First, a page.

What does the GOP want to be?

Jennifer Rubin / The Washington Post /

The Republican Party is at an inflection point. Two philosophies are pitted against each other, each represented by a segment of the right. The two elements can roughly be described as the group in favor of louder, starker articulation of positions even if most Americans don’t favor them and the group dedicated to devising a reform agenda that is true to historic conservative principles but aimed at gathering electoral majorities.

The first group insists the GOP’s problem is insufficient clarity and purity. It was telling that one of the advocates of this view is retiring Sen. Jim DeMint, S.C., who reportedly confessed to the National Journal that “he is leaving the Senate because he is tired of always saying no to the insufficiently conservative proposals of his GOP colleagues.” In other words, most every elected official is a sellout and the true majority sits waiting for someone to the right of elected officials to seize the day.

Unfortunately, there is little evidence that deporting illegal immigrants, condemning gay marriage and refusing any increase in revenue are winning positions. The theory depends on the belief (not unlike Marxism) that the country and the GOP are suffering from a false consciousness. This group rejects the tradition of Edmund Burke, Russell Kirk and others who counseled for prudence and gradualism. For this group, Ronald Reagan must also be considered as a betrayer of the movement for raising taxes, not ridding the country of Social Security (and the rest of the New Deal) and passing an immigration reform bill.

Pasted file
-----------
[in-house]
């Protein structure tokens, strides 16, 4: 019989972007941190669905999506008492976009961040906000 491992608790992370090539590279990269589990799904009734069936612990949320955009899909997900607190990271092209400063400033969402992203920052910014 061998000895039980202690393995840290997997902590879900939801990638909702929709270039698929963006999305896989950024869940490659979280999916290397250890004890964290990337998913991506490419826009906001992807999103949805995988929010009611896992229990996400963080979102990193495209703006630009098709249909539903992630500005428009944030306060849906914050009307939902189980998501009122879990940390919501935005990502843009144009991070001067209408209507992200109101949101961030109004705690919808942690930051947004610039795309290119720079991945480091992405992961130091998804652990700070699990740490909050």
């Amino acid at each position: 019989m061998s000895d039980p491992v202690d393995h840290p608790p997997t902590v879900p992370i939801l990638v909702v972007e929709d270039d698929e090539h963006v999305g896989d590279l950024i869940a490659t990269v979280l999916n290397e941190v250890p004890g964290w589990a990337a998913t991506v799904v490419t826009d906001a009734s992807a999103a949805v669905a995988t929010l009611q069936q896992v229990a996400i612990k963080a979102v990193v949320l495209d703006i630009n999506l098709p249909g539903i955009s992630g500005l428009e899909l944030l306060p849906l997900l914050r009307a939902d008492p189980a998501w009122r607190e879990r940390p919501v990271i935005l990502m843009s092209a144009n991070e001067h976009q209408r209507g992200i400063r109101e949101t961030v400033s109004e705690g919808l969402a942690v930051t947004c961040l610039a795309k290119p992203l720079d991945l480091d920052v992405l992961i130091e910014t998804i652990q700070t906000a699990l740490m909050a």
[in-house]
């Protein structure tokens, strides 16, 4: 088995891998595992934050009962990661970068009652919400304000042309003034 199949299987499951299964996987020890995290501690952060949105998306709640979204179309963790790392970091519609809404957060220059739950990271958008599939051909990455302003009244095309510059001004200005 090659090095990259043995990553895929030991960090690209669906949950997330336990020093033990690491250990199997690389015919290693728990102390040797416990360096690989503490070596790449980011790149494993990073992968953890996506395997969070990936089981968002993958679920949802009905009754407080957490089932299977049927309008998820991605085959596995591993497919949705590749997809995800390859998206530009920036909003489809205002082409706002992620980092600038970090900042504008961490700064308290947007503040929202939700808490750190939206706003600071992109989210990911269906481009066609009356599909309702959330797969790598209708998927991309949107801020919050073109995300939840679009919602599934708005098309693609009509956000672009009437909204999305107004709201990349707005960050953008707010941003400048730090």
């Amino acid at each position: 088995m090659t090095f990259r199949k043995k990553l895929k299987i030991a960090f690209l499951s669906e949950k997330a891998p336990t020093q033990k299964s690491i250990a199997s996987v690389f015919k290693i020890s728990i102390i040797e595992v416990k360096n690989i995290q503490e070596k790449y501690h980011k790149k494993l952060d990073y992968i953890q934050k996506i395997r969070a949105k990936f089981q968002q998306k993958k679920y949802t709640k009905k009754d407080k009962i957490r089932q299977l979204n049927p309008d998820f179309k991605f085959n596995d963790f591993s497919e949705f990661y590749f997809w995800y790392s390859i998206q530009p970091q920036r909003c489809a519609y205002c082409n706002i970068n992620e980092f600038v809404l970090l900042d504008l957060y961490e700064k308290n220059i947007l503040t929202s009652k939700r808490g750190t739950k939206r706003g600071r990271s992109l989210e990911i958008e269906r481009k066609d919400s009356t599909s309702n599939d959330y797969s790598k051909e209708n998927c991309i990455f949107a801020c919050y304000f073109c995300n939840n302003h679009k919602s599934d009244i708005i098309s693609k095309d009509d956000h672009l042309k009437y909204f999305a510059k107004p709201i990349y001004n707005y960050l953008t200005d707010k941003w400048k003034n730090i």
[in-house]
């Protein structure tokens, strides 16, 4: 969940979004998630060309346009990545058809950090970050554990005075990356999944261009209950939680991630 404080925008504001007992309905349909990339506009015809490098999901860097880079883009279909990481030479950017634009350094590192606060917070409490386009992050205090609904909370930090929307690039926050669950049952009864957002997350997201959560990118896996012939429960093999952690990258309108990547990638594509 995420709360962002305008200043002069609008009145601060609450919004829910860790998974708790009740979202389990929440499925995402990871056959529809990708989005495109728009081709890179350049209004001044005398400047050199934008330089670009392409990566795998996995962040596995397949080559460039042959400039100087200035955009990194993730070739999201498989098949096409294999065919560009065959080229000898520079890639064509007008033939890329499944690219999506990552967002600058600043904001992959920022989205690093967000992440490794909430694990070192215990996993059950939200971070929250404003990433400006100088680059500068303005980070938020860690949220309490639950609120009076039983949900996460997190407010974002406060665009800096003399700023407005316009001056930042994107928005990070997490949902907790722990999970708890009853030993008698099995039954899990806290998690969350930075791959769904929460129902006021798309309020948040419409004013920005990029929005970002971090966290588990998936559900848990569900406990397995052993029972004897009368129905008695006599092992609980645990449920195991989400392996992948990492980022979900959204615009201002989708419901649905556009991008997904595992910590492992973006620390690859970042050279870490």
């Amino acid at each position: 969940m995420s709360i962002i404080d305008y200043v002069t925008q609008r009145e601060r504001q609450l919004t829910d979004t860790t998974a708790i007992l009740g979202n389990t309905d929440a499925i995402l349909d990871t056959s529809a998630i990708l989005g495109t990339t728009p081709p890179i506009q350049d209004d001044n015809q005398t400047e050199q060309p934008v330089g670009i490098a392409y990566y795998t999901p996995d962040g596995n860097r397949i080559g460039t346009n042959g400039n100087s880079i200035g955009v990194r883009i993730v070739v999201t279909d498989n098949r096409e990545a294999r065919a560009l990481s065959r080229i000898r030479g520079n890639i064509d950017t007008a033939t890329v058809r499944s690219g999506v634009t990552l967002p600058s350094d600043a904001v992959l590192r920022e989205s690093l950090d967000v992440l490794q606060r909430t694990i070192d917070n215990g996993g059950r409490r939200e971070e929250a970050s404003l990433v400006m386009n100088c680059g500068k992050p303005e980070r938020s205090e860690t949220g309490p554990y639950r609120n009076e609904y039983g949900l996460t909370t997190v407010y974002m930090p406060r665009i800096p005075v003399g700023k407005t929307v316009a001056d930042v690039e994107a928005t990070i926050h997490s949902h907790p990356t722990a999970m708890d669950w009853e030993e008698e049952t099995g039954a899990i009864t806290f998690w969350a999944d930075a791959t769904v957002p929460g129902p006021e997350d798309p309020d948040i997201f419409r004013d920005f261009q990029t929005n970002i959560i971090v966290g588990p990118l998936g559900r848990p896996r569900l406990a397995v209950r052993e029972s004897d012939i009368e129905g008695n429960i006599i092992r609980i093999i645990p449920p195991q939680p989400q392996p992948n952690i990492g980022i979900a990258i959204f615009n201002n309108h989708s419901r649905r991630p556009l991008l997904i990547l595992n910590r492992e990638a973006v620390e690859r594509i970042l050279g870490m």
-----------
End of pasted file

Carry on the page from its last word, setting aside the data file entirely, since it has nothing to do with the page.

This strain on the right is effective at fundraising, marketing and gaining attention primarily by aping the caricature of the right wing that the mainstream media love to gobble up and by perpetuating an atmosphere of grievance and victimization at the hands of the establishment. No one of this ilk has come close to winning the presidency. In the past two Senate election cycles, a number of candidates backed by this group went down in flames.

The second group insists that the first is, well, nuts. For the second group, the heart of conservatism rests with the expansion of liberty, the creation of opportunity and the respect for the habits, customs and civil institutions of the citizenry. It is interested in winning elections, creating governing majorities and moving the ball in the direction of its values. It embraces Reagan as an exemplar of conservative values and a successful practitioner of political compromise. It does not accept as a fait accompli that nonwhite Americans will never vote for Republicans or that the country has become so morally flabby as to be incapable of self-governance.

The latter group is not necessarily (or even especially) moderate. In its ranks are those who want to shrink the size of government, roll back regulations, protect religious institutions, maintain border security, protect the unborn, maintain a robust national defense and keep taxes as low as possible. But in seeking those goals it is aware of the sentiments of the country and dedicated to the notion that the system of checks and balances by its very nature (regardless of electoral success) demands some wheeling and dealing and patience.

It is no secret that the first group has loud voices, big megaphones and many conservative entities at its disposal or that the second has often put forth ineffective candidates and failed to articulate the principles behind necessary compromises. The challenge for those elected officials, candidates and voters who want to win elections and enact a conservative government is how to demonstrate the same intensity, political muscle and organizational strength of its intraparty rivals. If it can’t, the GOP will not win another presidential election or win back the Senate in the near future. But it sure will raise a lot of money and get lots of viewers, listeners and readers.